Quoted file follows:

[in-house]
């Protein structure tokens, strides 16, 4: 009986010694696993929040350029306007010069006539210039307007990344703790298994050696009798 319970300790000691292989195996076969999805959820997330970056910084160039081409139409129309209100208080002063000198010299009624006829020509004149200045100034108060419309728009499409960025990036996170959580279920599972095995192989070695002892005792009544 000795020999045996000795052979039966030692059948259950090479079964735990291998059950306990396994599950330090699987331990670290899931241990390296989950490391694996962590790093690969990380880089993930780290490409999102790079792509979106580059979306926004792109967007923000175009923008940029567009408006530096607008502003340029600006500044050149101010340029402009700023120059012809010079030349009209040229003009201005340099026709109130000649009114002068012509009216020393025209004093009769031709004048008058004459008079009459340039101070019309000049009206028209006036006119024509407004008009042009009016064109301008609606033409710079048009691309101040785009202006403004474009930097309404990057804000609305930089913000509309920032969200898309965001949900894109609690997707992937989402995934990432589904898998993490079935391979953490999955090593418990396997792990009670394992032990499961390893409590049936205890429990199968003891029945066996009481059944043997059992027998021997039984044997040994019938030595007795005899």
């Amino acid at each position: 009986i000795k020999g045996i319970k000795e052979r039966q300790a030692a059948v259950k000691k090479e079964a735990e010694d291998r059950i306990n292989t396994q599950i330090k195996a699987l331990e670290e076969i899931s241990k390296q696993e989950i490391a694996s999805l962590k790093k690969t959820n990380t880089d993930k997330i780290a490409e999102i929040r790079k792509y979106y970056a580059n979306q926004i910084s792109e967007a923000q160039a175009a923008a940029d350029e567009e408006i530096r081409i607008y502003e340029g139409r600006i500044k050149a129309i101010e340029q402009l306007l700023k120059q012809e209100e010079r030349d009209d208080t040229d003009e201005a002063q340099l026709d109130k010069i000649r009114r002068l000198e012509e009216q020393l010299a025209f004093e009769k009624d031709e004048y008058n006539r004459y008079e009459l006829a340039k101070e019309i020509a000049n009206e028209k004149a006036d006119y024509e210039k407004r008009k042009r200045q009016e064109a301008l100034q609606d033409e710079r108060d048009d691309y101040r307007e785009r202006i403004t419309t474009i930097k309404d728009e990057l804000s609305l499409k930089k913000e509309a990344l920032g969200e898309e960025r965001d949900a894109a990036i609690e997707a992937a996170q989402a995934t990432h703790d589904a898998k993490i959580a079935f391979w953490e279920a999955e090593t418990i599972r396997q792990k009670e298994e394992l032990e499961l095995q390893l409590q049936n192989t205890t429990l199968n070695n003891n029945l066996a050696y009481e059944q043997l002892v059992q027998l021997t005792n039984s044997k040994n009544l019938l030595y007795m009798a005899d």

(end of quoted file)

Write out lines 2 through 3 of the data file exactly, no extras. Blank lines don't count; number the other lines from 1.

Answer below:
């Protein structure tokens, strides 16, 4: 009986010694696993929040350029306007010069006539210039307007990344703790298994050696009798 319970300790000691292989195996076969999805959820997330970056910084160039081409139409129309209100208080002063000198010299009624006829020509004149200045100034108060419309728009499409960025990036996170959580279920599972095995192989070695002892005792009544 000795020999045996000795052979039966030692059948259950090479079964735990291998059950306990396994599950330090699987331990670290899931241990390296989950490391694996962590790093690969990380880089993930780290490409999102790079792509979106580059979306926004792109967007923000175009923008940029567009408006530096607008502003340029600006500044050149101010340029402009700023120059012809010079030349009209040229003009201005340099026709109130000649009114002068012509009216020393025209004093009769031709004048008058004459008079009459340039101070019309000049009206028209006036006119024509407004008009042009009016064109301008609606033409710079048009691309101040785009202006403004474009930097309404990057804000609305930089913000509309920032969200898309965001949900894109609690997707992937989402995934990432589904898998993490079935391979953490999955090593418990396997792990009670394992032990499961390893409590049936205890429990199968003891029945066996009481059944043997059992027998021997039984044997040994019938030595007795005899």
């Amino acid at each position: 009986i000795k020999g045996i319970k000795e052979r039966q300790a030692a059948v259950k000691k090479e079964a735990e010694d291998r059950i306990n292989t396994q599950i330090k195996a699987l331990e670290e076969i899931s241990k390296q696993e989950i490391a694996s999805l962590k790093k690969t959820n990380t880089d993930k997330i780290a490409e999102i929040r790079k792509y979106y970056a580059n979306q926004i910084s792109e967007a923000q160039a175009a923008a940029d350029e567009e408006i530096r081409i607008y502003e340029g139409r600006i500044k050149a129309i101010e340029q402009l306007l700023k120059q012809e209100e010079r030349d009209d208080t040229d003009e201005a002063q340099l026709d109130k010069i000649r009114r002068l000198e012509e009216q020393l010299a025209f004093e009769k009624d031709e004048y008058n006539r004459y008079e009459l006829a340039k101070e019309i020509a000049n009206e028209k004149a006036d006119y024509e210039k407004r008009k042009r200045q009016e064109a301008l100034q609606d033409e710079r108060d048009d691309y101040r307007e785009r202006i403004t419309t474009i930097k309404d728009e990057l804000s609305l499409k930089k913000e509309a990344l920032g969200e898309e960025r965001d949900a894109a990036i609690e997707a992937a996170q989402a995934t990432h703790d589904a898998k993490i959580a079935f391979w953490e279920a999955e090593t418990i599972r396997q792990k009670e298994e394992l032990e499961l095995q390893l409590q049936n192989t205890t429990l199968n070695n003891n029945l066996a050696y009481e059944q043997l002892v059992q027998l021997t005792n039984s044997k040994n009544l019938l030595y007795m009798a005899d």